Wednesday, February 4, 2015

Guest Post | The day it rained sardines: Part 2

Dr. Jessica Kemper is an expert and advocate for the endangered African penguin.  Formerly the head of Section for Namibia's Ministry of Fisheries and Marine Resources (MFMR) and responsible for the conservation management and rescue of the country's seabirds, Jessica now heads the African Penguin Conservation Project. She continues to research Namibia's dwindling penguin population to find ways to improve their conservation status and runs the Seabird Rehabilitation Center in Lüderitz. Population numbers for African penguins have decreased to just 55,000 today from an approximate 1.5 million figure in 1910.

In this series of posts, she describes a unique resupply mission to help rescued African penguin chicks being hand-raised in Namibia. Read Part 1, which ended with the rehabilitation team asking for help getting food for the young chicks in their care.

Oh no, what a predicament. It takes eight hours by boat to reach Mercury Island from the small harbor town of Lüderitz; there is no way we could find a boat willing to take a few boxes of frozen sardine that far and at such short notice. Never mind that it would cost an arm and a leg. And getting there by land through the extensive dune fields is definitely not an option either.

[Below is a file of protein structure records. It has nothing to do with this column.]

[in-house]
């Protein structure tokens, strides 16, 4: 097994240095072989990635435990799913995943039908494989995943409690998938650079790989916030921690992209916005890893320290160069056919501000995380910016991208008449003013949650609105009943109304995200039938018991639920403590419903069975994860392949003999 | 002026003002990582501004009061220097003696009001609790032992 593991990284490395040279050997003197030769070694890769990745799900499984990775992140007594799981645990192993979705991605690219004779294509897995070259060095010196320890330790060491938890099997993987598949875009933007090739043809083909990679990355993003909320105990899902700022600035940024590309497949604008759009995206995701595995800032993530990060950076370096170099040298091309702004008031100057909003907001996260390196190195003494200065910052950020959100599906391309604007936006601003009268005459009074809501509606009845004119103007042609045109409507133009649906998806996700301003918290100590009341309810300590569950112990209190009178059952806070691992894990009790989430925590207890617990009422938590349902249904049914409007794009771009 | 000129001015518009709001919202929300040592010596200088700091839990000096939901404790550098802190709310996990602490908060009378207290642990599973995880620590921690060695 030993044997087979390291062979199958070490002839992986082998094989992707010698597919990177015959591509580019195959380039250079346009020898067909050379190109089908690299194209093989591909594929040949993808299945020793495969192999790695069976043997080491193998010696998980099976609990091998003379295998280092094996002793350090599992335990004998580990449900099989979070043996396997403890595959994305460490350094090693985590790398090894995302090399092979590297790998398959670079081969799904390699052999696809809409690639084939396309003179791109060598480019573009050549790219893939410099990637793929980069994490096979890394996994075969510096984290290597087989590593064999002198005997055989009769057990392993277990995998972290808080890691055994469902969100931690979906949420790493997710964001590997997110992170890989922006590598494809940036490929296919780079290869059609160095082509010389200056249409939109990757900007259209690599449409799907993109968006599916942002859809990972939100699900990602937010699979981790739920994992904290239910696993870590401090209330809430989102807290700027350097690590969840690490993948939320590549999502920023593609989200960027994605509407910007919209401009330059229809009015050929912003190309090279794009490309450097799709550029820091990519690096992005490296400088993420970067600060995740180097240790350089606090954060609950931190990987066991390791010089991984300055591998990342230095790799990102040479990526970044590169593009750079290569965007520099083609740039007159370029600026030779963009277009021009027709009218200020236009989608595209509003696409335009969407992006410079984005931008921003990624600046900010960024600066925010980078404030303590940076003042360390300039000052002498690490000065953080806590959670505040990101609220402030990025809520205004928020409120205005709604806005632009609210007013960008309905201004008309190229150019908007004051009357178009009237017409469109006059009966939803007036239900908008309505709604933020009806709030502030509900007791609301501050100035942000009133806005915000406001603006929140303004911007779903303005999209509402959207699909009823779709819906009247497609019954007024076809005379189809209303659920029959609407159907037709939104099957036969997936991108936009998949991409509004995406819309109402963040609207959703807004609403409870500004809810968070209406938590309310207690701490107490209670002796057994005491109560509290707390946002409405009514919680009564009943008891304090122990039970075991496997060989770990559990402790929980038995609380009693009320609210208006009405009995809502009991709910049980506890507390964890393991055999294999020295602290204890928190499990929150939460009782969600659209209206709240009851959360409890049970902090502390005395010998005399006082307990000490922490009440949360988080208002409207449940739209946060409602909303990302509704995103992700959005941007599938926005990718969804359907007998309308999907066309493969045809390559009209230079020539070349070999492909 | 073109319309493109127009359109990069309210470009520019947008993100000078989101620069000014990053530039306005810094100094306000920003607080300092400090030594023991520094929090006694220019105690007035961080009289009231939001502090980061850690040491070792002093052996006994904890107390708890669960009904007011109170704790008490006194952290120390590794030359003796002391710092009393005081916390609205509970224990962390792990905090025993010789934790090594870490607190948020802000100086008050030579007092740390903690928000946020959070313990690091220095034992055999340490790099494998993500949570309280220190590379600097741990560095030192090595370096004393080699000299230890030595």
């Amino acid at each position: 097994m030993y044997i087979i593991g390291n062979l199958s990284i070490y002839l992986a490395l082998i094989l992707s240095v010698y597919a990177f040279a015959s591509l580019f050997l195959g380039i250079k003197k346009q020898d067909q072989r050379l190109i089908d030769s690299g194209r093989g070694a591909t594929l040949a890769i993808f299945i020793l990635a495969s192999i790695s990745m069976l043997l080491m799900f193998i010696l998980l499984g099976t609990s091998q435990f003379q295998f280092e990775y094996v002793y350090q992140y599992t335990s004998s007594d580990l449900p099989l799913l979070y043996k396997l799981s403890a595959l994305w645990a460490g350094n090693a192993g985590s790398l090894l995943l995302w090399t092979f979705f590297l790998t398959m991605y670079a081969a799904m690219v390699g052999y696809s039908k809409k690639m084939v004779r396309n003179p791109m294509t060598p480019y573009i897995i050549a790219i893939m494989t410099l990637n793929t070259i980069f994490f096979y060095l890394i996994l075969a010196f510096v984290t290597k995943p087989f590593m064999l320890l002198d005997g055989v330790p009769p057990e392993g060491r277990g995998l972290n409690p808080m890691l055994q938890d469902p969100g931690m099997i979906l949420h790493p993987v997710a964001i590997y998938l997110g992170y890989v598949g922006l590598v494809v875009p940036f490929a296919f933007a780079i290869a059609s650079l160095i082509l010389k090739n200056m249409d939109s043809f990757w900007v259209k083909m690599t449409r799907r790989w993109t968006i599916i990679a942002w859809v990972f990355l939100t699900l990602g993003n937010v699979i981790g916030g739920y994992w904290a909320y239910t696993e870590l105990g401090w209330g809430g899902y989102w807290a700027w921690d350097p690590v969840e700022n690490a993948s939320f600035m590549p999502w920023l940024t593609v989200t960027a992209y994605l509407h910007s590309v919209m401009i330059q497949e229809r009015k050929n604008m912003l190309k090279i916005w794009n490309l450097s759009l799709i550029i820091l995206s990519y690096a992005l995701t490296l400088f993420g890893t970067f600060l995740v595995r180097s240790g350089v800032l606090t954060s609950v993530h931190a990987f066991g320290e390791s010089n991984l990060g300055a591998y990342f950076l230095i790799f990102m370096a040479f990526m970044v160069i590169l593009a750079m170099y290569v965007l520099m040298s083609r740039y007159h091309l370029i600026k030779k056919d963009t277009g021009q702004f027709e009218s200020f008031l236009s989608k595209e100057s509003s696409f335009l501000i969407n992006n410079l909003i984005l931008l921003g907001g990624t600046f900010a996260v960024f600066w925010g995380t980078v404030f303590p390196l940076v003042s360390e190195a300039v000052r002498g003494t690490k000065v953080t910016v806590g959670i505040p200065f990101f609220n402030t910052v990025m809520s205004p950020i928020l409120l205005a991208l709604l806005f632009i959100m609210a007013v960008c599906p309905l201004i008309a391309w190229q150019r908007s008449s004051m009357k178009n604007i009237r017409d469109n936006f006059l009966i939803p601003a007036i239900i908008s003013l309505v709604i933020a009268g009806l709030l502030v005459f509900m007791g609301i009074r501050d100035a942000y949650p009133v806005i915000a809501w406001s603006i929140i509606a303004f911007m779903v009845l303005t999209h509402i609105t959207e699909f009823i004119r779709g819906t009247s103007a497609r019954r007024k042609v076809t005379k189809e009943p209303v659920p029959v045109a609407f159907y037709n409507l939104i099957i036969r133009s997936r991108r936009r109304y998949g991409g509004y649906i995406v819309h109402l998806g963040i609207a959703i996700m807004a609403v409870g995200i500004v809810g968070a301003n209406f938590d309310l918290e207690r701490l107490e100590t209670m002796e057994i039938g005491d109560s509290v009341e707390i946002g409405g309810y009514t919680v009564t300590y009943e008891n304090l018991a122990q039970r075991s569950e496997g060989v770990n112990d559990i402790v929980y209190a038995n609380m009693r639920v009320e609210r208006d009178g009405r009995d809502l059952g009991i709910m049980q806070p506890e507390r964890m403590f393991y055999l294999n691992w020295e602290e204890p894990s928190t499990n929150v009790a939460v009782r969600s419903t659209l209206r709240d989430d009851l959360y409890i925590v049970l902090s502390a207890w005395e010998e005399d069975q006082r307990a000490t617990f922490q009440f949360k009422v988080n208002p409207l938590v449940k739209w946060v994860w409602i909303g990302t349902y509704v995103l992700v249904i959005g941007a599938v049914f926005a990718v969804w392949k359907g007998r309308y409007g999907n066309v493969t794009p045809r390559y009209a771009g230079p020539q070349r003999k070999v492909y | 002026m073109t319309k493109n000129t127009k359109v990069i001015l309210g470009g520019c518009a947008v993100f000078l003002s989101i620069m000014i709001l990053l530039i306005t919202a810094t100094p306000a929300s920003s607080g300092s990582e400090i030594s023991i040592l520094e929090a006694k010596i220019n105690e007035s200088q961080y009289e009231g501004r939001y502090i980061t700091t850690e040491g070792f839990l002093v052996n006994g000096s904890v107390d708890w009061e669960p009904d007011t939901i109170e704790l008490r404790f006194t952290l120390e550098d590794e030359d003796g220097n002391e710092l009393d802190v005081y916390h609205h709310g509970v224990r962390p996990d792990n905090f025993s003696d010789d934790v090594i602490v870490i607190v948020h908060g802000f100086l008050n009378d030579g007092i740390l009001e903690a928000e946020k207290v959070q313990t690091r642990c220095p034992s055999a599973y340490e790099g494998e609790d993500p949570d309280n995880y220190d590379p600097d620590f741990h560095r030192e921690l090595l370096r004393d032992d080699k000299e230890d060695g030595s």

Where the Namib meets the sea: much of the coast between Lüderitz and Mercury Island
consists of massive dune fields | Photo: Jessica Kemper

“Listen Joan, don’t panic just yet. Let me think about it; I’ll give you a radio-call in an hour—over and out.”

Well, at least it is one of these rare days with perfect weather. No howling wind, no fog. I phone my friend Gino - a conservationist and keen aviator - and discuss my (admittedly rather bizarre) idea of doing a “Mercury-Island-fly-past-sardine-drop” with him. I know it’s a long shot, but Gino is enthusiastic and we immediately start planning our airdrop mission. I call Joan and Rian; they are excited but not entirely convinced that this would work. Two hours later we are in the air in Gino’s bright yellow two-seater Citabria. I am firmly wedged into the narrow back seat, balancing five parcels made of tightly wrapped frozen sardine on my lap. Nearly an hour after take-off we can see the island, and as we get closer we spot Joan and Rian waving from the balcony of their house.

The house on Mercury: there is only one house on Mercury Island. Freshwater and other
supplies are brought there by boat | Photo: Jessica Kemper

Stay tuned to for the conclusion to this series of posts: The day it rained sardines in Namibia!